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Reliable data on antimicrobial resistance (AMR) transmission dynamics in Uganda remains scarce; hence, we studied this area. Eighty-six index patients and “others” were recruited. Index patients were those who had been admitted to the orthopedic ward of Mulago National Referral Hospital during the study period; “others” included medical and non-medical caretakers of the index patients, and index patients’ immediate admitted hospital neighbors. Others were recruited only when index patients became positive for carrying antimicrobial-resistant bacteria (ARB) during their hospital stay. A total of 149 samples, including those from the inanimate environment, were analyzed microbiologically for ARB, and ARB were analyzed for their antimicrobial susceptibility profiles and mechanisms underlying observed resistances. We describe the diagnostic accuracy of the extended-spectrum β-lactamase (ESBL) production screening method, and AMR acquisition and transmission dynamics. Index patients were mostly carriers of ESBL-producing Enterobacteriaceae (PE) on admission, whereas non-ESBL-PE carriers on admission (61%) became carriers after 48 hours of admission (9%). The majority of ESBL-PE carriers on admission (56%) were referrals or transfers from other health-care facilities. Only 1 of 46 samples from the environment isolated an ESBL-PE. Marked resistance (> 90%) to β-lactams and folate-pathway inhibitors were observed. The ESBL screening method’s sensitivity, specificity, positive predictive value, and negative predictive value were 100%, 50%, 90%, and 100%, respectively. AMR acquisition and transmission occurs via human–human interfaces within and outside of health-care facilities compared with human–inanimate environment interfaces. However, this remains subject to further research.
Financial support: This work was supported through the Grand Challenges Africa program (grant no. GCA/AMR/rnd2/058). Grand Challenges Africa is a program of the African Academy of Sciences (AAS) implemented through the Alliance for Accelerating Excellence in Science in Africa platform, an initiative of the AAS and the African Union Development Agency. Grand Challenges Africa is supported by the Bill & Melinda Gates Foundation, and AAS and its partners.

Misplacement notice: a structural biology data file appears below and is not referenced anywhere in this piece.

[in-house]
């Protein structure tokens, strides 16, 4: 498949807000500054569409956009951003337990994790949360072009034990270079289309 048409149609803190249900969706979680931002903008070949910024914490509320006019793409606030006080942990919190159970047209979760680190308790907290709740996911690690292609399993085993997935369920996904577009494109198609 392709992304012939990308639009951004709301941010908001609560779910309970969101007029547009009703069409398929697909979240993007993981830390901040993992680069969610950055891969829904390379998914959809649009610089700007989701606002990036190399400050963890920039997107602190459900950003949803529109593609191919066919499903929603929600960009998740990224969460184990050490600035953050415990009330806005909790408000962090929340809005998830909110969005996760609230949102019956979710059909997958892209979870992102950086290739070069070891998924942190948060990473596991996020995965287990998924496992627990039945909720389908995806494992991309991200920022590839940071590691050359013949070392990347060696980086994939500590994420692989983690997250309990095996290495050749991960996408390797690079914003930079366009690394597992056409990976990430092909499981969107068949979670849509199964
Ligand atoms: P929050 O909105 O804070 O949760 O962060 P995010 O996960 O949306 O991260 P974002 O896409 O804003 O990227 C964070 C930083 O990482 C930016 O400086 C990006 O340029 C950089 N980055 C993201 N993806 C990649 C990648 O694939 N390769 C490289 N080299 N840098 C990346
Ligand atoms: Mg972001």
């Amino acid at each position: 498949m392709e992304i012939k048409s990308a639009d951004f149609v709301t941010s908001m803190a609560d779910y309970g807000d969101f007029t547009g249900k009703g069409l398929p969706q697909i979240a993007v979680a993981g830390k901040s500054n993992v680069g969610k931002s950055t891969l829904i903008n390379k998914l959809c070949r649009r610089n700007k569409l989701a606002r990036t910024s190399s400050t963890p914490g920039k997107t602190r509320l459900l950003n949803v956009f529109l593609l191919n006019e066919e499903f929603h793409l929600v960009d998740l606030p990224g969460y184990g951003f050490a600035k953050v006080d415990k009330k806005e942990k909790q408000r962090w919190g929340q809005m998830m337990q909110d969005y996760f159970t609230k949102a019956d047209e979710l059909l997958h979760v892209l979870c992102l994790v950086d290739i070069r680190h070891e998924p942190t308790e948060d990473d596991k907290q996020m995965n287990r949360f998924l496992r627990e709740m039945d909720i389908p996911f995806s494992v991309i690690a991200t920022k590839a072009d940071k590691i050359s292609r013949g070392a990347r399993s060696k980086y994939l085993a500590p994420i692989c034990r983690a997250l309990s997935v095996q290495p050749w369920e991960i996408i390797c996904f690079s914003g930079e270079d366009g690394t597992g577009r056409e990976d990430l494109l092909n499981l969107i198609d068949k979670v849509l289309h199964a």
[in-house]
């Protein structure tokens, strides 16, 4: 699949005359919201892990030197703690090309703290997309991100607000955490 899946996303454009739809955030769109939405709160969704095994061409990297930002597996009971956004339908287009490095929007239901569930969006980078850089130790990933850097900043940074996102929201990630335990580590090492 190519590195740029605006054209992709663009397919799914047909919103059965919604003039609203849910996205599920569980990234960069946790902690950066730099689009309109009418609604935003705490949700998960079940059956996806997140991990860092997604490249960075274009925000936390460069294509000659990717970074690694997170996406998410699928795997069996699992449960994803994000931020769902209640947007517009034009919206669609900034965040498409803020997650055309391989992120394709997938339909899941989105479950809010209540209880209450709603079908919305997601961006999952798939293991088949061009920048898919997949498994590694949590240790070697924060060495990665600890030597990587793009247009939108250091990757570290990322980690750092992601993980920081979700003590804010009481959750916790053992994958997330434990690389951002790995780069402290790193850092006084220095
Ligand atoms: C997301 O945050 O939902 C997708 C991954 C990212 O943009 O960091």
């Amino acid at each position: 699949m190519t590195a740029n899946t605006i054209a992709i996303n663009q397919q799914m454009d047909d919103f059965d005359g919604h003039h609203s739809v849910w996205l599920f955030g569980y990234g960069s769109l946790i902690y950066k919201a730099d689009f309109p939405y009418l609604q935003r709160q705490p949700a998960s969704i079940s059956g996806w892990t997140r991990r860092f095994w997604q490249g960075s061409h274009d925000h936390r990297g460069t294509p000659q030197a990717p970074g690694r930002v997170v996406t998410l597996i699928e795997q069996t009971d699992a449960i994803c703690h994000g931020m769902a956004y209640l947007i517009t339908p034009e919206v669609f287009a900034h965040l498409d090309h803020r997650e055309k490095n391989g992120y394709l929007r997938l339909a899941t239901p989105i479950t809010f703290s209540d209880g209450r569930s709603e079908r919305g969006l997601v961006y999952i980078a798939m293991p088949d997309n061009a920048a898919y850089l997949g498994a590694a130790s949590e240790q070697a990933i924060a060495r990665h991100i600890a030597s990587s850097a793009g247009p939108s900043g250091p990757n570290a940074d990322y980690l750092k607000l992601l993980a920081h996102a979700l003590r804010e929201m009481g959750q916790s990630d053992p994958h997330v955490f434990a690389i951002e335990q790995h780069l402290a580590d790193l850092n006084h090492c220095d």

Disclaimer: The views expressed herein are those of the authors and not necessarily those of the AAS and its partners.
Authors’ addresses: Gerald Mboowa, Department of Immunology and Molecular Biology, College of Health Sciences, School of Biomedical Sciences, Makerere University, Kampala, Uganda, and African Center of Excellence in Bioinformatics and Data Intensive Sciences, The Infectious Disease Institute, Makerere University, Kampala, Uganda, E-mail: email@example.com. Ivan Sserwadda, Department of Immunology and Molecular Biology, College of Health Sciences, School of Biomedical Sciences, Makerere University, Kampala, Uganda, E-mail: firstname.lastname@example.org. Douglas Bulafu, Department of Disease Control and Environmental Health, School of Public Health, College of Health Sciences, Makerere University, Kampala, Uganda, E-mail: email@example.com. Duku Chaplain, Clinical Microbiology Laboratory, Mulago National Referral Hospital, Kampala, Uganda, and Clinical Microbiology Laboratory, Mbarara University Teaching Hospital Mbarara, Uganda, E-mail: firstname.lastname@example.org. Izale Wewedru, Clinical Microbiology Laboratory, Mulago National Referral Hospital, Kampala, Uganda, E-mail: email@example.com. Jeremiah Seni, Benson Kidenya, and Stephen Mshana, Department of Microbiology and Immunology, Catholic University of Health and Allied Sciences, Bugando, Mwanza, Tanzania, E-mails: firstname.lastname@example.org, email@example.com, and firstname.lastname@example.org. Moses Joloba and Dickson Aruhomukama, Department of Immunology and Molecular Biology, College of Health Sciences, School of Biomedical Sciences, Makerere University, Kampala, Uganda, and Department of Medical Microbiology, College of Health Sciences, School of Biomedical Sciences, Makerere University, Kampala, Uganda, E-mails: email@example.com and firstname.lastname@example.org.